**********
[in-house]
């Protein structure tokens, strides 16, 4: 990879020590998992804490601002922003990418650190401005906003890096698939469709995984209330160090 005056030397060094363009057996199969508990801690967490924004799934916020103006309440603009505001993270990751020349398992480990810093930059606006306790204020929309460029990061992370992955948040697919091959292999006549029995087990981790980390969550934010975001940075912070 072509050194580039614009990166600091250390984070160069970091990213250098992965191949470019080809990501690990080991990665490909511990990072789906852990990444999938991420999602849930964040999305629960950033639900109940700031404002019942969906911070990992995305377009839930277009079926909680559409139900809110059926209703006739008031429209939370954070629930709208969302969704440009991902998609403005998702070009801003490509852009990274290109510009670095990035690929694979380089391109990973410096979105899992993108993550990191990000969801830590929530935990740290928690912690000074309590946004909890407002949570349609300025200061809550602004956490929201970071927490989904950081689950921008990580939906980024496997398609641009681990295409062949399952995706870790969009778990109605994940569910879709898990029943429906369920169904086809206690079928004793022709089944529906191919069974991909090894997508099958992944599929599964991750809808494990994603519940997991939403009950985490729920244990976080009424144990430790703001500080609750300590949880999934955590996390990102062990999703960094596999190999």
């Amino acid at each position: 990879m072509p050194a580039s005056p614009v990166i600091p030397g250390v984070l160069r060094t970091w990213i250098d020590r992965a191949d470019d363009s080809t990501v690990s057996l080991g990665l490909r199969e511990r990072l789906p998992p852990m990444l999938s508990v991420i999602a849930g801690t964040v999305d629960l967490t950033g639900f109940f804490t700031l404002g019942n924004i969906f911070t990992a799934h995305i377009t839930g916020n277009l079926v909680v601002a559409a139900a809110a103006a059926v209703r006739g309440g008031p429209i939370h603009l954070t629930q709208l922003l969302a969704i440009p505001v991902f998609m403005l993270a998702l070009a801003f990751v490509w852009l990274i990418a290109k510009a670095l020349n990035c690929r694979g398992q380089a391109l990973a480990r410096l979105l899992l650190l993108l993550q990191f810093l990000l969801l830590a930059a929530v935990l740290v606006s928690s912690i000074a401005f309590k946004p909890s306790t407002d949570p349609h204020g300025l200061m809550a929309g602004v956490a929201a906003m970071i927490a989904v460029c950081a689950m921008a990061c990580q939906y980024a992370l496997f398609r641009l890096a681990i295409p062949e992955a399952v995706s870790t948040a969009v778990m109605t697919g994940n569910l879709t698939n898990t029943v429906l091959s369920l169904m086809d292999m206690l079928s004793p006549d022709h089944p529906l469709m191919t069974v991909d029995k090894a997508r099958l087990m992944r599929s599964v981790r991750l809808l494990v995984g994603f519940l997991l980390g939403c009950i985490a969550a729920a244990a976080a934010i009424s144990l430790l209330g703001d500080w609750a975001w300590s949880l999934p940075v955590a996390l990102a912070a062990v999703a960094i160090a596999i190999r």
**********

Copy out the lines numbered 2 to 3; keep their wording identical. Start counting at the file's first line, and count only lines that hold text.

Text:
């Protein structure tokens, strides 16, 4: 990879020590998992804490601002922003990418650190401005906003890096698939469709995984209330160090 005056030397060094363009057996199969508990801690967490924004799934916020103006309440603009505001993270990751020349398992480990810093930059606006306790204020929309460029990061992370992955948040697919091959292999006549029995087990981790980390969550934010975001940075912070 072509050194580039614009990166600091250390984070160069970091990213250098992965191949470019080809990501690990080991990665490909511990990072789906852990990444999938991420999602849930964040999305629960950033639900109940700031404002019942969906911070990992995305377009839930277009079926909680559409139900809110059926209703006739008031429209939370954070629930709208969302969704440009991902998609403005998702070009801003490509852009990274290109510009670095990035690929694979380089391109990973410096979105899992993108993550990191990000969801830590929530935990740290928690912690000074309590946004909890407002949570349609300025200061809550602004956490929201970071927490989904950081689950921008990580939906980024496997398609641009681990295409062949399952995706870790969009778990109605994940569910879709898990029943429906369920169904086809206690079928004793022709089944529906191919069974991909090894997508099958992944599929599964991750809808494990994603519940997991939403009950985490729920244990976080009424144990430790703001500080609750300590949880999934955590996390990102062990999703960094596999190999």
């Amino acid at each position: 990879m072509p050194a580039s005056p614009v990166i600091p030397g250390v984070l160069r060094t970091w990213i250098d020590r992965a191949d470019d363009s080809t990501v690990s057996l080991g990665l490909r199969e511990r990072l789906p998992p852990m990444l999938s508990v991420i999602a849930g801690t964040v999305d629960l967490t950033g639900f109940f804490t700031l404002g019942n924004i969906f911070t990992a799934h995305i377009t839930g916020n277009l079926v909680v601002a559409a139900a809110a103006a059926v209703r006739g309440g008031p429209i939370h603009l954070t629930q709208l922003l969302a969704i440009p505001v991902f998609m403005l993270a998702l070009a801003f990751v490509w852009l990274i990418a290109k510009a670095l020349n990035c690929r694979g398992q380089a391109l990973a480990r410096l979105l899992l650190l993108l993550q990191f810093l990000l969801l830590a930059a929530v935990l740290v606006s928690s912690i000074a401005f309590k946004p909890s306790t407002d949570p349609h204020g300025l200061m809550a929309g602004v956490a929201a906003m970071i927490a989904v460029c950081a689950m921008a990061c990580q939906y980024a992370l496997f398609r641009l890096a681990i295409p062949e992955a399952v995706s870790t948040a969009v778990m109605t697919g994940n569910l879709t698939n898990t029943v429906l091959s369920l169904m086809d292999m206690l079928s004793p006549d022709h089944p529906l469709m191919t069974v991909d029995k090894a997508r099958l087990m992944r599929s599964v981790r991750l809808l494990v995984g994603f519940l997991l980390g939403c009950i985490a969550a729920a244990a976080a934010i009424s144990l430790l209330g703001d500080w609750a975001w300590s949880l999934p940075v955590a996390l990102a912070a062990v999703a960094i160090a596999i190999r």